UPDATE: This week a little flurry of columns appeared on Huffington Post to criticize Obama with some pretty harsh words from a source that mostly championed him just weeks ago.

Beyond the Bailout State by Steve Fraser
“A suffocating political and intellectual provincialism has captured the new administration in embryo. Instead of embracing a sense of adventurousness, a readiness to break with the past so enthusiastically promoted during the campaign, Obama seems overcome with inhibitions and fears.”

Obama’s Uninspiring Nation by Lionel Beehner
“Still, Obama’s familiar-looking team of national security fixer-uppers does not inspire confidence. Nor do his vague answers to detailed questions on specific policies… Obama seems to think he can wish away the world’s evils with his eloquence and charm.”

Obama’s Windfall Taxes Shift: First Broken Promise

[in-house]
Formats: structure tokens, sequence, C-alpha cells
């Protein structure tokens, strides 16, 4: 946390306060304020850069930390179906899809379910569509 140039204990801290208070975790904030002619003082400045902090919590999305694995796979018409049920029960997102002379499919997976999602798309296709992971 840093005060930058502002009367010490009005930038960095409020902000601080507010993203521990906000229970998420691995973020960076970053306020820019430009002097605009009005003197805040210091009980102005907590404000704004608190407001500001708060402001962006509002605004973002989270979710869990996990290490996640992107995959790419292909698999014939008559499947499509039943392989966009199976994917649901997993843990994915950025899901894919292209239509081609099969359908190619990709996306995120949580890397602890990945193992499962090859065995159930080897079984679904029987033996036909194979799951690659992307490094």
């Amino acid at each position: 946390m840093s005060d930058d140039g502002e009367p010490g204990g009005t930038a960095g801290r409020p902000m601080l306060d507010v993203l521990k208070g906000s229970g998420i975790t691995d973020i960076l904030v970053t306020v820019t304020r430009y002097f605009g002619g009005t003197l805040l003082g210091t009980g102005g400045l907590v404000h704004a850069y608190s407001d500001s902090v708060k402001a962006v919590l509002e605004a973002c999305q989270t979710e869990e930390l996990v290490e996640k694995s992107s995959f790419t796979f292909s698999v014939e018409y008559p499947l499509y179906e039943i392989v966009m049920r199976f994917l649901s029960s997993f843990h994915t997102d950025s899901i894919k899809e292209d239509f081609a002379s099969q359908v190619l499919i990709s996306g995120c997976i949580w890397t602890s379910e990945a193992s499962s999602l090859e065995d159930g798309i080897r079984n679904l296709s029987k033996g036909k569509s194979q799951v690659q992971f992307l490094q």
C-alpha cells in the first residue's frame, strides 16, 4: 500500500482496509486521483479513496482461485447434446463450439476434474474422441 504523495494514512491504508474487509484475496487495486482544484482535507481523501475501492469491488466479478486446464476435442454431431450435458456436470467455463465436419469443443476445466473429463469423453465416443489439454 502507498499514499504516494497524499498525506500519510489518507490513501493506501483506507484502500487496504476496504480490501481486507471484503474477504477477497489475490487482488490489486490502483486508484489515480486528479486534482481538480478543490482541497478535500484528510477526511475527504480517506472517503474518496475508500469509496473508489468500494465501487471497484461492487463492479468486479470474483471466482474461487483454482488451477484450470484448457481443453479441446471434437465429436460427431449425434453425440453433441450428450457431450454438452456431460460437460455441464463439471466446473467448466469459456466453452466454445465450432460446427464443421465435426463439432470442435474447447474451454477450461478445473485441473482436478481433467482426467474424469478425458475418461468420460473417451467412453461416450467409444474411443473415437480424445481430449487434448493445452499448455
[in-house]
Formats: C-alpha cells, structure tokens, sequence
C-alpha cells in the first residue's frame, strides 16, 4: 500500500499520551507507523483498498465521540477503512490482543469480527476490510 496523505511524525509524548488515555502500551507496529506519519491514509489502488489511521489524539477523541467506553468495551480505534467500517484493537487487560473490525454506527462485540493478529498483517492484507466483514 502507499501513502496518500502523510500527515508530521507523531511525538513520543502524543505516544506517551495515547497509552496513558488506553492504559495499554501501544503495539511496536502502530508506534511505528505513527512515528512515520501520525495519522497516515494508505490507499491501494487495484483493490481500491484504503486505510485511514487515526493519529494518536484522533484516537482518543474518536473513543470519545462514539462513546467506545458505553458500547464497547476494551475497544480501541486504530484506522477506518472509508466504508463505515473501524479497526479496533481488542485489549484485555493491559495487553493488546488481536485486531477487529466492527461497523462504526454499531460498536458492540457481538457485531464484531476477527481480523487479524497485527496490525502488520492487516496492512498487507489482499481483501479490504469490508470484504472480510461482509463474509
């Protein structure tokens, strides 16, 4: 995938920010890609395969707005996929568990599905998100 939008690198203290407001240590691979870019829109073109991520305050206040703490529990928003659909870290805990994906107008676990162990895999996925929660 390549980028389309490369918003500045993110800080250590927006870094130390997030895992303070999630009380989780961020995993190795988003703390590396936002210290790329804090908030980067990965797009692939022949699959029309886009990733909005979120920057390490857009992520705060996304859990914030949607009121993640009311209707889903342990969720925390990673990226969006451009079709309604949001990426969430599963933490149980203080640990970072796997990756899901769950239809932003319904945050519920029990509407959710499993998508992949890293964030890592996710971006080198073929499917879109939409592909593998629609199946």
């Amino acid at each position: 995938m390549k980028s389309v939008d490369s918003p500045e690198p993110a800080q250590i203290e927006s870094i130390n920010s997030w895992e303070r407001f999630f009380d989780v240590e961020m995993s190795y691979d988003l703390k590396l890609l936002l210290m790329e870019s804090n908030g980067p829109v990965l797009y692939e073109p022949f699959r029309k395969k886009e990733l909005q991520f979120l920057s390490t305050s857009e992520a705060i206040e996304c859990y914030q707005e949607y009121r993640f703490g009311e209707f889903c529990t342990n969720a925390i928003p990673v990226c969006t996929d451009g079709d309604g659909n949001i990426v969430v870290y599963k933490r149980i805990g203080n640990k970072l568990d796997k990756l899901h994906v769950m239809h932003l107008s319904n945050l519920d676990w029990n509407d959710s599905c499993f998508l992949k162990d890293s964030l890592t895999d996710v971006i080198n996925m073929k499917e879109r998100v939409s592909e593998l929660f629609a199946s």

“The Obama team’s decision to drop the idea of forcing oil and natural gas companies to pay a tax on their windfall profits has caused a firestorm among liberals and small business coalitions.”

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The Influence of the Super Delegates

As Barack Obama chooses his cabinet, I am watching with cautious optimism. I’m glad that Hillary Clinton will likely be Secretary of State, and I wish I felt more excited about the whole thing. But throughout this election season, I became increasingly disillusioned with the Democratic Party, and I’ve yet to shake that disenchantment, unfortunately.

It started when I decided to get more politically active again, after feeling like I hadn’t done enough to try and prevent the eight-year scourge of the Bush administration. Back in August, through VoteBoth.com, a website promoting a united Obama-Clinton presidential ticket, I found a way to take action through another website called LobbyDelegates.com. I sent an email to each of the 796 Super Delegates, this unknown unpledged group who I’d heard might have the privilege of determining the Democratic candidate in this year’s election. I wrote expressing my wish for the dream ticket. Imagining they would be inundated with emails, I kept mine short and took a strong position, hoping they would notice it among the many, and that it would make an impact.